I made my Maiden Speech in Parliament during a Labour-led debate on the Housing Crisis.
You can read it in full below:
Thank you, Madam Deputy Speaker, for calling me to make my maiden speech this afternoon. I congratulate my hon. Friend the Member for Norwich South (Clive Lewis) on his truly inspirational maiden speech.
The constituency of Leeds East—or East Leeds as we locals call it, because it is not just a constituency; it is a distinct area as well—is a place I could not be prouder to represent. Leeds East is my home, and my family have lived and worked in Leeds East for over 100 years, ever since coming from Ireland to look for work.
Before I talk about Leeds East, I want to talk about my predecessor, George Mudie. He served our community for nearly 40 years: first, as a local councillor in Seacroft in Leeds East; then as leader of Leeds City Council; and then as our MP. For me, he embodied the ethos of public service. In an age when so many are so cynical about elected representatives, he remains loved and respected across East Leeds and across Leeds. People know he was in politics for the right reasons—not to feather his nest or carve out a career come what may, but to make life better for ordinary people. To listen to him speaking up for his constituents, for our area and for accountable, well-funded public services in public hands was to witness someone speaking with a real moral force that no kind of synthetic media training could match. The memory of George Mudie’s tireless work as our MP lives on in the minds and hearts of all those whose lives he improved.
From Crossgates to Colton, from Halton Moor to Harehills, from Swarcliffe to Seacroft and Gipton, Leeds East is a fantastic place. People are friendly, people—including perhaps their MP—“tell it how it is”, and people by and large have always supported the correct team, whether that be in football or in politics. But all is not well in Leeds East, and housing is one of the major issues in my constituency. It is a constituency where the percentage of people owning their home has gone down, where the percentage of people renting a council house is markedly down and where the percentage of people renting from private landlords is markedly up. Wages are too low, rents are too high and Leeds City Council does not have enough council houses or enough money to build enough more of them. Too many people are priced out of buying a house.
In the past four years, the number of people in Leeds East who are in work but who have to rely on housing benefit has increased by nearly 80%—not a surprise when one in five people in work in Leeds East do not get paid a living wage and more and more have been pushed on to zero-hours contracts. Last year, there were over 18,000 people in Leeds on the council house waiting list. So-called “affordable homes” are affordable in name only, at 80% of the market rent, and it must not be forgotten that 1,440 homes in Leeds East are hit by this Government’s cruel bedroom tax. For the first time in not far off a century, mothers and fathers across Leeds East face the reality that their children have less chance of getting a council house and of being able to afford to buy a home than they did when they were their age. The people of Leeds East deserve better. They need a Government who will not just “leave it to the market” when it comes to housing and everything else; a Government who will control rent increases; a Government who will give local councils the money they need to build council houses; a Government who will not force councils and housing associations to deplete their housing stock at bargain-basement prices; a Government who will resist the big building companies’ pursuit of quicker and easier profits and ensure that brownfield sites are built on first in an effort the better to protect our green belt; and a Government who will not choose to hit the most vulnerable with policies such as the bedroom tax.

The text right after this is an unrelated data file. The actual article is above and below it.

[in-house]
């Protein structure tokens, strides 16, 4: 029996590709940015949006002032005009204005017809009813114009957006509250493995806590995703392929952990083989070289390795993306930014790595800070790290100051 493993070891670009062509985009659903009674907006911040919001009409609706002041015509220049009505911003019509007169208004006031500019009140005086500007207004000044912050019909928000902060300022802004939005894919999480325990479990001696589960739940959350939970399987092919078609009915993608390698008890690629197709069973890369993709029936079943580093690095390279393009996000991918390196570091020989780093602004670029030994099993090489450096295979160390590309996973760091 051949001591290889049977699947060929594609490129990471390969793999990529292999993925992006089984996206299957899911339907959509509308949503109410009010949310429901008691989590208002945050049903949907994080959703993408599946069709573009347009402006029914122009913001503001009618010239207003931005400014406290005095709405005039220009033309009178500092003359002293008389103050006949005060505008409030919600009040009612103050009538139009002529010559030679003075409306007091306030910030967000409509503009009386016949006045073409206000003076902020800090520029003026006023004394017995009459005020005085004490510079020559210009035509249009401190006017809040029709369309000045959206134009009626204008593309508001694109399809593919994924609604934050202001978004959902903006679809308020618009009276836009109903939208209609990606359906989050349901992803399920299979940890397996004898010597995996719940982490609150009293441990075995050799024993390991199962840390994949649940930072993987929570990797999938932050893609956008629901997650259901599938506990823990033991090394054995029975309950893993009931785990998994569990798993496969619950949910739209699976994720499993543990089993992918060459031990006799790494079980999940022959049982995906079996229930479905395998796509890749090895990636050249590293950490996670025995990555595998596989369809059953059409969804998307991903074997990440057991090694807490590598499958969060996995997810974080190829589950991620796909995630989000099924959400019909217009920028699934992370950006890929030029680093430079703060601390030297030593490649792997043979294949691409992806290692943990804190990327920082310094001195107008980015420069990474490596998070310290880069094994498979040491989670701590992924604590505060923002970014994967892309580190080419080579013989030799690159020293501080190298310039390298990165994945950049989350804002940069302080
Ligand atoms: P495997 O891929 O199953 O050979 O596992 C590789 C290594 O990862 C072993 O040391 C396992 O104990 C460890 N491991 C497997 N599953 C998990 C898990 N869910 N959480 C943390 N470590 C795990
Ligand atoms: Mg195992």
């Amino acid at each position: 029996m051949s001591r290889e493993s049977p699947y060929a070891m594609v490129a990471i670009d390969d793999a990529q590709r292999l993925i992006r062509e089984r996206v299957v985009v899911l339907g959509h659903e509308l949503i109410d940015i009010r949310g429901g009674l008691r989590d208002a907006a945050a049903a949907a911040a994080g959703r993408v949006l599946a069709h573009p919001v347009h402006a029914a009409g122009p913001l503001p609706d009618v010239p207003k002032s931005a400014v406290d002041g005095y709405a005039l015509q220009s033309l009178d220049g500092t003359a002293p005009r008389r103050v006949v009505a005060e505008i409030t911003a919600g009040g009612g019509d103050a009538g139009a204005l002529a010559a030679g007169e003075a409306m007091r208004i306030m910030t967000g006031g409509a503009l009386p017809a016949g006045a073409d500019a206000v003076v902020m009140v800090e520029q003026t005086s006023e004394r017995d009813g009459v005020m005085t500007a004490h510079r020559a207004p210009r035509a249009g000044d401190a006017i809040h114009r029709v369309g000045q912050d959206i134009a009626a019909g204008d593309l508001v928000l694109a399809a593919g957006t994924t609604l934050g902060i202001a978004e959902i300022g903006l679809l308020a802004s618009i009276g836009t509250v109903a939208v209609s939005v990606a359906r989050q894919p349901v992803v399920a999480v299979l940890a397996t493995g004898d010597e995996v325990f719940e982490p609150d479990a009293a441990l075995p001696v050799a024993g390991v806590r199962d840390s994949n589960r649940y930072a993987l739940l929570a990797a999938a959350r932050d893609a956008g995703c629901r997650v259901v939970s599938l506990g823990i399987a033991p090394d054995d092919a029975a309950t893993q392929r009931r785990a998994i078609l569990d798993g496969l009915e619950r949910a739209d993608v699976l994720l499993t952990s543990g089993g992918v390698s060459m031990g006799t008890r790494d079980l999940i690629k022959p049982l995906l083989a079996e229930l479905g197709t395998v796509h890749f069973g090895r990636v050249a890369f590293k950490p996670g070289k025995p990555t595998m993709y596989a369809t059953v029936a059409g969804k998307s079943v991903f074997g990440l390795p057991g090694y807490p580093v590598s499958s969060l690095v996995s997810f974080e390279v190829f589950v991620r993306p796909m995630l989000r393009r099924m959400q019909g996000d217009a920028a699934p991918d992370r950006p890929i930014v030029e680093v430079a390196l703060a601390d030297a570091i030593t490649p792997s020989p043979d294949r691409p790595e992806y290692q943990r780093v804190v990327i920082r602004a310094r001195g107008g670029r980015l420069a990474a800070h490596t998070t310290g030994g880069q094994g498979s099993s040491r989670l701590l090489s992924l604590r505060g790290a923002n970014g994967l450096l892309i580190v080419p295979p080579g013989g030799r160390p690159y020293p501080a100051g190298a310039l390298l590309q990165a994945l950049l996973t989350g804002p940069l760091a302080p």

Fundamentally, people in Leeds East need a Government with an alternative economic strategy, and an economy that works in the interests of ordinary people, not just in the interest of big business and the super-rich. The economic divide we now have in the UK makes a mockery of the Conservative rhetoric of one nation. Our nation is in fact divided into those whom the current economic system serves and those whom the current economic system uses and, all too often, abuses.
In politics, in life and in the economy, I believe that fulfilment of potential only comes when, in the words of the Leeds United song, we are “Marching On Together”. There is such a thing as society and there is such a thing as community. I am proud of the society and community I come from and I look forward to standing up for the people of East Leeds in this House in the years ahead.